Kiruba is an entrepreneur, author, speaker, podcaster and a farmer.

Multiplying the Life of a Murdered Tree

A young, healthy flowering tree was mercilessly killed near our home. I always admired it for its flowers and never figured why would anyone get rid of it. Anyways, I collected all the chopped branches, removed the drying leaves and loaded them in my car. Am taking them to our farm to plant them. These branches quickly sprout when planted. A good way to seek revenge is to get 10 lives one of one murdered tree.

The healthy tree. Every morning, while walking my dog, I always admired this guy. Beautiful leaves, lovely shade of green and lovely flowers. — in Virugambakkam.

The chopped parts of the tree. — in Virugambakkam.

I collected all the branches and stripped out the drying leaves. — in Virugambakkam.

I loaded them in the trunk of my car and this will soon be given fresh lease of life at our farm. — in Virugambakkam.


Newly hatched birds at our Farm

Three years ago, we planted saplings on a barren land. These trees start to bear beautiful things other than just fruits. A beautiful nest with newly hatched birds.


These nestlings may be just a few days old but they are already clever. They were shouting for their mom and when they heard our footsteps, they went silent and became motionless. Amazing natural instincts at play.


We were surprised to find a nest built so low. We knew not to touch the nestlings or the nest. I have heard of parent birds being sensitive to human smell and we were cautious.


Transplanting the Palm Saplings

I had always wanted to have palm trees at my farm. These trees are called ‘Eecha Maram’ in Tamil and I love them for three reasons. 1) They look beautiful. 2) I love the taste of their fruits. 3) They are sturdy.

Surprisingly though I could never get the saplings in any of the nurseries. I had visited lots of nurseries with no luck. So, I was pleasantly surprised to find dozens of the palm saplings growing on the road side just a short walk from my farm.

I marshalled up my men and we began to unearth these saplings and transport them to the farm.

Seen here is Sekhar (our farm caretaker) and his son Satish, digging up a young sapling.

We found the older saplings to have a bigger root bulb and roots. This means there’s a better chance for the plant to survive the transplantation.

 

We packed them up in the trunk of my car and transported them to the farm.

Sathish and his elder brother, Mathi, bringing in the newly uprooted palm saplings. We dug holes and let them cool overnight. Experience has taught us never to plant in the evenings because the soil is still warm from the afternoon sun. Its always better to plant in the mornings so that its sufficiently cool.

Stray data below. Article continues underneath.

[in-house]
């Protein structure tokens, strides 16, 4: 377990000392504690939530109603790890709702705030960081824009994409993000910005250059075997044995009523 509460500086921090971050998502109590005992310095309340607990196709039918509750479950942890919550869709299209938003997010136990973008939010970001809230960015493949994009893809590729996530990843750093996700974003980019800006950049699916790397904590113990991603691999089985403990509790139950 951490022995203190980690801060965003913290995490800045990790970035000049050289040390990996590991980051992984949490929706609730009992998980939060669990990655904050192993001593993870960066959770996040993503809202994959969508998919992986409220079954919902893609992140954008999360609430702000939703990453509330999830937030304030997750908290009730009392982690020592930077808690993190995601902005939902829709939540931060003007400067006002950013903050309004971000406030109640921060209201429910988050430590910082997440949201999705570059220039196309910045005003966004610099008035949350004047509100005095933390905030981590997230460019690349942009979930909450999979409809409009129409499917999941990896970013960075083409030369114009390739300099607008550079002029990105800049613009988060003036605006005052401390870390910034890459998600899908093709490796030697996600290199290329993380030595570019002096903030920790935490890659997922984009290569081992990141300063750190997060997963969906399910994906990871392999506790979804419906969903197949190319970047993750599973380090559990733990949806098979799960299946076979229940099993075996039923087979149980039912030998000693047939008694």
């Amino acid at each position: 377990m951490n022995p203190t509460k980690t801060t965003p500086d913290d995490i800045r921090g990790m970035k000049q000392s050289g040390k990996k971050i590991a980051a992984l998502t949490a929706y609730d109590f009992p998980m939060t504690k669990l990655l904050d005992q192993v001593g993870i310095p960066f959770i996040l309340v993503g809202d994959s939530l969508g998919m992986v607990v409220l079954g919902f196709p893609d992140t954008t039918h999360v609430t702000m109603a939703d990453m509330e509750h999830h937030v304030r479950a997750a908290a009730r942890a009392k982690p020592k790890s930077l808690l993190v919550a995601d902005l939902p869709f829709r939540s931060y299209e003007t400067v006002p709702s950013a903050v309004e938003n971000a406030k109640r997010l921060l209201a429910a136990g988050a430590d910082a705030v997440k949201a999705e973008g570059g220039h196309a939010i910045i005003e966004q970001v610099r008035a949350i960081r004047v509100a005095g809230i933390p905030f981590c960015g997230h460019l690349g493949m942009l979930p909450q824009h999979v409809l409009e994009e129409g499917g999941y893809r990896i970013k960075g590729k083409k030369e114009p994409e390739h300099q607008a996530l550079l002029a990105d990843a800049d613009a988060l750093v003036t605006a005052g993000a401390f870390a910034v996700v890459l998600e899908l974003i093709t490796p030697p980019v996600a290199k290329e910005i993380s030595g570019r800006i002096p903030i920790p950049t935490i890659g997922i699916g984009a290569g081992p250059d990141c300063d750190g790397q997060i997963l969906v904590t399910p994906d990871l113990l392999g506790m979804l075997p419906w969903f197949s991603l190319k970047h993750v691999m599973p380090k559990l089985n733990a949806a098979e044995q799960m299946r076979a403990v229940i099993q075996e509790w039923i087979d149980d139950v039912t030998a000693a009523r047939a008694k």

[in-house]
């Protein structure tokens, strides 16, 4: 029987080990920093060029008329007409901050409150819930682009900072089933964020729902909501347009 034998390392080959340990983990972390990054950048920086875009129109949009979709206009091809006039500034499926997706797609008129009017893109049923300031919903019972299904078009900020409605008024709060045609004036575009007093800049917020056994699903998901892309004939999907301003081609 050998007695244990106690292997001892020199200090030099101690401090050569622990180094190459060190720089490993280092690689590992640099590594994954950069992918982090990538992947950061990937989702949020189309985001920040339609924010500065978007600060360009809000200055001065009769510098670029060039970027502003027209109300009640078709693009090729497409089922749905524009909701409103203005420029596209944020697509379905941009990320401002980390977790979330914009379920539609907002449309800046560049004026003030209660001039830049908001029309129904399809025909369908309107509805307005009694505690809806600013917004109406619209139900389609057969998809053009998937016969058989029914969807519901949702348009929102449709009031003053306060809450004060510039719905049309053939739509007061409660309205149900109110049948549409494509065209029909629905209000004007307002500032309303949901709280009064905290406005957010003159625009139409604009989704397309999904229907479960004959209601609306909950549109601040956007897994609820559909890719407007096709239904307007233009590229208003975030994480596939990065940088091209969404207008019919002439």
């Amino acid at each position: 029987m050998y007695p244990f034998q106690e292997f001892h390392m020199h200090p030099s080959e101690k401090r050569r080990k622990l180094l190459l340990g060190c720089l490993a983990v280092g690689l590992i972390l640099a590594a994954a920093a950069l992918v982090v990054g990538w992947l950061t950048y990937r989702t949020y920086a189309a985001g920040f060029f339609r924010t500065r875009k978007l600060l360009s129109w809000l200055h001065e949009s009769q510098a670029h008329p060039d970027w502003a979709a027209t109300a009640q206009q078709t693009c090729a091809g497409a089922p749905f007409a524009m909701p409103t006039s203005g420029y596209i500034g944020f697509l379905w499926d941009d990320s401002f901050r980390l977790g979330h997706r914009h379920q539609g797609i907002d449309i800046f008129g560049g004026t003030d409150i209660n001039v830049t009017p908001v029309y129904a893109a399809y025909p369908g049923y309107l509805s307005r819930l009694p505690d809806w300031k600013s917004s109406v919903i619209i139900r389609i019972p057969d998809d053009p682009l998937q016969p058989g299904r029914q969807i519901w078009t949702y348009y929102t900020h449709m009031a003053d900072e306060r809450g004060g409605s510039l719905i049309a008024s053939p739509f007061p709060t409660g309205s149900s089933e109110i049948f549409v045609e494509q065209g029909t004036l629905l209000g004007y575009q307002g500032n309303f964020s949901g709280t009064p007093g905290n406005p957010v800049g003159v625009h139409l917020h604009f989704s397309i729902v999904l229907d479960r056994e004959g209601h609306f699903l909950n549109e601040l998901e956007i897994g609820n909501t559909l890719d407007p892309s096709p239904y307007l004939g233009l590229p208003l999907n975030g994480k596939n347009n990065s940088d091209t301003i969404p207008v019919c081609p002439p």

We planted all of them in front of our house. Am really hoping that the nine saplings we transplanted survive and thrive.


Lessons on Banana Plantation

Last weekend, I traveled to Bangalore on work and took advantage of the extended weekended to do things that I had long wanted to do.

I wanted to visit farms similar to what I’m trying to create. I always felt that the best way of learning is by looking at the real thing and speaking to the person who created it.

On 13th August, I drove to Vanashree farm along with a friend of mine. I had already written to Srikanth, the owner of the farm, about my quest and he was only too eager to help me out.

Srikanth took me on a tour of his farm and this particular video was shot when we visited his Banana farm. He explains why its best to let nature take its course and when one does that, it gives out better yeild.

This is a particularly useful video where Srikanth explains that neatness is not particularly a good trait for a farm. What may look unkempt and disorderly is actually nature’s way of being efficient. Also, from this video, you’ll notice what a small amount of land can produce. Keep a keen eye on the different crops grown between the plantain trees.

NOTE : You can learn more about my farm and the lessons I learn everyday on farming at http://Kiruba.com/farm


The Present State of the Farm (Not Pretty)

Here’s a short video of the 7 acre farm as it stands now. Remember, this land has been unused for the last 30 years.  So, it needs a lot of work to get it back in shape.

The old villagers tell me that during my grandfather’s time, this used to be such a fertile land and regularly has bountiful harvests of paddy, sugarcane and brinjals.

After decades of neglect, the land right now is filled with thorny bushes and some well grown to be trees. These will have to be removed using bulldozers (JCB). The chopped trees make for good firewood and is used for baking bricks in the brick kiln. Yes, we also make our own bricks.

The trick is in the timing of cutting these trees down. These must be cut only a few days before the brick kiln is ready to be burnt. If you cut earlier, then the wood dries up and loses its calorific value. Also, not cutting it is a good way to avoid pilferage.  So, we have cleaned about a quarter of the land and the rest will be cleaned up after a few months.



Page 1 of 2« First...21...Last »